updated 11:15 pm EST, Mon November 22, 2010
FCC proposes adding live streams, SMS to 911
The FCC today proposed major changes to 911 that would bring smartphones and other devices into the mix. Officials suggested allowing text messaging but also live video streaming, automatic alarm or medical sensors and other data services that have previously been off-limits. Using these could save lives, the agency said, as incidents like the Virginia Tech shootings showed that many younger witnesses have tried to use messaging first and weren't stopping to consider voice.
"During the 2007 Virginia Tech campus shooting, students and witnesses desperately tried to send texts to 9-1-1 that local dispatchers never received," the FCC said. "If these messages had gone through, first responders may have arrived on the scene faster with firsthand intelligence about the life-threatening situation that was unfolding."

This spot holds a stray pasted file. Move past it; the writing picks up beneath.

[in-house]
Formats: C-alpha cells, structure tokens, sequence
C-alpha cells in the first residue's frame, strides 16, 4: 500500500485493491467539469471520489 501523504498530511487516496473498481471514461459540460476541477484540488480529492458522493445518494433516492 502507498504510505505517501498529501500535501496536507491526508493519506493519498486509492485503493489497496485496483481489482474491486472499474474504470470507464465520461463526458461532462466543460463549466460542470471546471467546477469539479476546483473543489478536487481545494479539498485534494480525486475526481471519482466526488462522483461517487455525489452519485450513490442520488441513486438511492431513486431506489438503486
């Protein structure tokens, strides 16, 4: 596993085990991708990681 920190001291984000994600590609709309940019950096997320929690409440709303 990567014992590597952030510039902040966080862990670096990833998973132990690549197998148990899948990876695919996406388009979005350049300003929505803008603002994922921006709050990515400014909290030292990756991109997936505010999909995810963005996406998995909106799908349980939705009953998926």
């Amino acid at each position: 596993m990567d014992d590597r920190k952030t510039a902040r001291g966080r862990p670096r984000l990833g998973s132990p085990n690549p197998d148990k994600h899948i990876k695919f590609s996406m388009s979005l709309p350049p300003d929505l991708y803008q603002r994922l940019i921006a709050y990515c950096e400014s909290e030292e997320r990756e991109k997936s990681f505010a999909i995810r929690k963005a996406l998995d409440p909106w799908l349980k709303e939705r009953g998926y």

Adding the extra components could also improve the likelihood of catching an emergency where a phone call could either take too much time or could put the caller in danger, such as in a hostage situation. Most modern smartphone platforms, including Android and the iPhone, have apps like Qik or Ustream that can share in real time, and some have dual cameras that can be used to show both the participant and the scene ahead, both of which could be critical in an emergency call.
The FCC hasn't said how many resources it would be willing to devote to the upgrades and how soon it could expect the features to arrive. However, it has had moderate success upgrading 911 in the past decade and added support for GPS-aware phones early on, in 2001, and local call rerouting for landline VoIP a few years later. [via Wired]